|Director King Hu|
|The director with Sylvia Chang|
LEGEND OF THE MOUNTAIN (Shan zhong zhuan qi) B Hong Kong Taiwan South Korea (192 mi) 1979 ‘Scope d: King Hu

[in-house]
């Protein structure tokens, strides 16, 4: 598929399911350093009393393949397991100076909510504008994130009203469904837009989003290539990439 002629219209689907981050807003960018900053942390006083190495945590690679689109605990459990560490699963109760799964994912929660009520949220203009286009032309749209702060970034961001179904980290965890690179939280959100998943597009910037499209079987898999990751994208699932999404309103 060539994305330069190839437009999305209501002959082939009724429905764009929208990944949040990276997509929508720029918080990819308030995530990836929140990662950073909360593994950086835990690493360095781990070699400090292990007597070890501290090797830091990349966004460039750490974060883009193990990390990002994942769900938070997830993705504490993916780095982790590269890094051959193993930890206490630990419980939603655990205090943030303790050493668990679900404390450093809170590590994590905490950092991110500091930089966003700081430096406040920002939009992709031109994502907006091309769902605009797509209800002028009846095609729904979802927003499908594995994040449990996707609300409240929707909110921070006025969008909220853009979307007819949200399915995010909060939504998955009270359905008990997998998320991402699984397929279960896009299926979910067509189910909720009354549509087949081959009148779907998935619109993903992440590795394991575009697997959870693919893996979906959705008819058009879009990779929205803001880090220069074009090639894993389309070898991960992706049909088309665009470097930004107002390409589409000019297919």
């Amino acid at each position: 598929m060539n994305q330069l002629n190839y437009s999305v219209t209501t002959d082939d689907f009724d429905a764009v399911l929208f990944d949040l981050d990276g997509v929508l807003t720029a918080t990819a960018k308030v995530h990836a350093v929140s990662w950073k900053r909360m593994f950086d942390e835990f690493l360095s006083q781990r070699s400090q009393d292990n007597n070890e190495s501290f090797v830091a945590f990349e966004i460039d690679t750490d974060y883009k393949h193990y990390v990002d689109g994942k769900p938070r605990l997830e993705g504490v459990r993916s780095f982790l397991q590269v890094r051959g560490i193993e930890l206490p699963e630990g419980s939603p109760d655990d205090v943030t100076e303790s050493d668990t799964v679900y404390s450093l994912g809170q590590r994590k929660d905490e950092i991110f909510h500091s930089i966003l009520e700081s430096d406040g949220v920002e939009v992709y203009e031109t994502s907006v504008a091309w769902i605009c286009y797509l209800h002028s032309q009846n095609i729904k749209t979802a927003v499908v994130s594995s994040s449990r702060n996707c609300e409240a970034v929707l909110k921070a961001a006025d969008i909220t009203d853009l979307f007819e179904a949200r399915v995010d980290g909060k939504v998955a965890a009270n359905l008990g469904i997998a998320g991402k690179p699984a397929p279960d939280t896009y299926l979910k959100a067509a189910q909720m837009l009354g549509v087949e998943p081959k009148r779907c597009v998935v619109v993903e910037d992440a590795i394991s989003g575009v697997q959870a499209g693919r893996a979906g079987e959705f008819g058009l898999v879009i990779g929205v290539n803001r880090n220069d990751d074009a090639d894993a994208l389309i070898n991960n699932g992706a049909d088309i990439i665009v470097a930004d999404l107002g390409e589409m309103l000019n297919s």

Legend of the Mountain is the love story of a human and a ghost. It’s a Song Dynasty short story. It tells about a struggle that occurs in the ghostly realm, in another world. The ghosts’ main objective is to be reincarnated as a human. But being a ghost has its convenient aspects – for example, you can work magic! It’s strange; why do they always want to become human? Humans are born to suffer. You could say this raises a question. The movie was more than three hours long in its original version. The film critic Derek Elley watched a videotape of the film and decided that it should be shown at both the London and the Edinburgh film festivals. Later on, when I told him that I might shorten it, they wrote me a long letter saying I mustn’t cut it. As for the full version of Legend of the Mountain being shown at the London Film Festival, let’s ignore whether the reviews were good or bad; at least they got to see the whole leopard and not just the spots! —King Hu, 1979